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Sunday, August 12, 2007

NCLEX Notes: Preparing for Nclex Exam

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St. John's wort - antidepressant, photosensitive (C/I
in SULFA drugs)

Garlic - antihypertensive (avoid aspirin)

Ginseng - Anti stress (C/I in coumadin)

Green tea - antioxidant (check if risk for

Echinacea - immune stimulant (6-8 weeks only)(C/I in

Licorice - cough and cold

Ginger root - antinausea (C/I in Coumadin)

Ginkgo - improves circulation (C/I in anticoagulant,
headache side effect - check PT)

Ma huang - bronchodilator, stimulant (Ephedra)

Digitalis Toxicity includes..
N - nausea
A - anorexia
V - vomiting
D - diarrhea
A - abdominal pain

Drugs which can cause URINE DISCOLORATION
Adriamycyn------ Reddish
Rifabutin--------- Red orange
Rifampicin------- Red orange
Bactrim---------- Red orange
Robaxin--------- Brown, Black or Greenish
Azulfidine------ Orange yellow
Flagyl------------ Brownish
Dilantin---------- Pink tinged
Anti Psychotic-- Pinkish to Red brown
Early signs of hypoxia:
Late signs of hypoxia:
E-extreme restlessness
In pedia-
F-feeding difficulty
I-inspiratory stridor
N-nares flare
E-expiratory grunting
S-sternal retractions
Respiratory Patterns
Kussmaul- fruity acetone breath odor
Cheyne-stokes- near death breathing pattern

Seasonal Affective Disorder (SAD) may affect over 10 million Americans.
The typical symptoms of SAD include depression, lack of energy, increased need for sleep, a craving for sweets and weight gain. Symptoms begin in the fall, peak in the winter and usually resolve in the spring. Some individuals experience great bursts of energy and creativity in the spring or early summer.
Susceptible individuals who work in buildings without windows may experience SAD-type symptoms at any time of year. Some people with SAD have mild or occasionally severe periods of mania during the spring or summer. If the symptoms are mild, no treatment may be necessary. If they are problematic, then a mood stabilizer such as Lithium might be considered. There is a smaller group of individuals who suffer from summer depression.
SAD is recognized in the DSM-IV (The American Psychiatric Association's diagnostic manual) as a subtype of major depressive episode.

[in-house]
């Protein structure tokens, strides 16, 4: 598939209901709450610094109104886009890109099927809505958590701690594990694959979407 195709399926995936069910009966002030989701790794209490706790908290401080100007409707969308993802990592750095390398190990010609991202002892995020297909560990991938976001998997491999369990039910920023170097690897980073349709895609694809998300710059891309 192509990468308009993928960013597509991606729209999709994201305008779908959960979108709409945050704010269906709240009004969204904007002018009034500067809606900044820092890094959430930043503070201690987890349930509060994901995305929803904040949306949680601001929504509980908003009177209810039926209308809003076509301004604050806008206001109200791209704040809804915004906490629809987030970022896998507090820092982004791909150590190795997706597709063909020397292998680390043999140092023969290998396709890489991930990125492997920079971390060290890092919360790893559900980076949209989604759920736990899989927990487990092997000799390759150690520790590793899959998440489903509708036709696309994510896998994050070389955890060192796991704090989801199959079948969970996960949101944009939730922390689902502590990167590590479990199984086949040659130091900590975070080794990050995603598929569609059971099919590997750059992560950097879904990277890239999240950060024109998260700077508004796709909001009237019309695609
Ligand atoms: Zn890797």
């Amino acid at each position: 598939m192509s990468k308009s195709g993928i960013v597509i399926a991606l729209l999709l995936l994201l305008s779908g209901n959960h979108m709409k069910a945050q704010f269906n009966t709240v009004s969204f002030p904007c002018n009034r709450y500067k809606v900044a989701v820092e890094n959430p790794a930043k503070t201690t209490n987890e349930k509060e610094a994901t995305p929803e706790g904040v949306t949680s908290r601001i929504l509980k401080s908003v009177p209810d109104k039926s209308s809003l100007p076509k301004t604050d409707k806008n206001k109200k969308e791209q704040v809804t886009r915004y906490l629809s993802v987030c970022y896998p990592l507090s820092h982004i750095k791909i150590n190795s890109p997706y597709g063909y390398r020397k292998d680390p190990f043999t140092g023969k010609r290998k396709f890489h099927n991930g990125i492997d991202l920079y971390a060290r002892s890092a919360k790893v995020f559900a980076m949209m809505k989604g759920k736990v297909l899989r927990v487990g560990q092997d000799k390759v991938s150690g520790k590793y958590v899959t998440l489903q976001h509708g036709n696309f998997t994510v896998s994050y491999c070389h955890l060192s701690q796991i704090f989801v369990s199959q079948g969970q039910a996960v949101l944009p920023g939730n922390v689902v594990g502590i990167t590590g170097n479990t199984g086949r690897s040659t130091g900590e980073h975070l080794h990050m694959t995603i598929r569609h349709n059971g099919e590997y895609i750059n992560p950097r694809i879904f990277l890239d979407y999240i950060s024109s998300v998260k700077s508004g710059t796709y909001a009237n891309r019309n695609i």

Some individuals who work long hours inside office buildings with few windows may experience symptoms all year round. Some very sensitive individuals may note changes in mood during long stretches of cloudy weather.

A sign of improvement from dehydration would be a decreased urine specific gravity and a decreased/decreasing hematocrit. So the SG of 1.015 and a Hct of 46% would be the answer. It is the best answer of the two you had in you question.
The normal urine SG is 1.003-1.035 (Usually between 1.010-1.025 with normal hydration and volume) (different texts give a slightly different range).
SG 1.025-1.030+ (concentrated urine)
SG 1.001-1.010 (dilute urine)
SG 1.001-1.018 in infants under 2 years of age
Specific gravity is a measurement of the kidney's ability to concentrate urine. The range of urine's SG depends on the state of hydration and varies with urine volume and the load of solids to be excreted under standardized conditions; when fluid intake is restricted or increased, SG measures the concentrating and diluting functions of the kidney. Loss of these functions is an indication of renal dysfunction.
SG values usually vary inversely with amounts of urine excreated (decrease in urine volume = increase in specific gravity). However in some conditions this is not the case.

OU- both eyes
OR- right eye
OS- left eye

CUSHINGS (Hypersecretion of Adrenal Cortex Hormones)

C = Check VS, particularly BP
U = Urinary output & weight monitoring
S = Stress Management
H = High CHON diet
I = Infection precaution
N = Na+ restriction
G = Glucose & Electrolytes Monitoring
S = Spousal support

ADDISON'S (Hyposecretion of Adrenal Cortex Hormones)
Always Remember the 6 A's of Addison's disease

1.) Avoid Stress
2.) Avoid Strenuous
3.) Avoid Individuals with Infection
4.) Avoid OTC meds
5.) A lifelong Glucocorticoids Therapy
6.) Always wear medic alert bracelet

Hirschsprung’s diagnosed with rectal biopsy looking for absence of ganglionic cells. Cardinal sign in infants is failure to pass meconium, and later the classic ribbon-like and foul smelling stools.

Intussusception common in kids with CF. Obstruction may cause fecal emesis, currant jelly-like stools (blood and mucus). A barium enema may be used to hydrostatically reduce the telescoping. Resolution is obvious, with onset of bowel movements.

With omphalocele and gastroschisis (herniation of abdominal contents) dress with loose saline dressing covered with plastic wrap, and keep eye on temp. Kid can lose heat quickly.

After a hydrocele repair provide ice bags and scrotal support.

No phenylalanine with a kid positive for PKU (no meat, no dairy, no aspartame).

Second voided urine most accurate when testing for ketones and glucose.

Never give potassium if the patient is oliguric or anuric.

Nephrotic syndrome is characterized by massive proteinuria (looks dark and frothy) caused by glomerular damage. Corticosteroids are the mainstay. Generalized edema common.

A positive Western blot in a child <18 months (presence of HIV antibodies) indicates only that the mother is infected. Two or more positive p24 antigen tests will confirm HIV in kids <18 months. The p24 can be used at any age.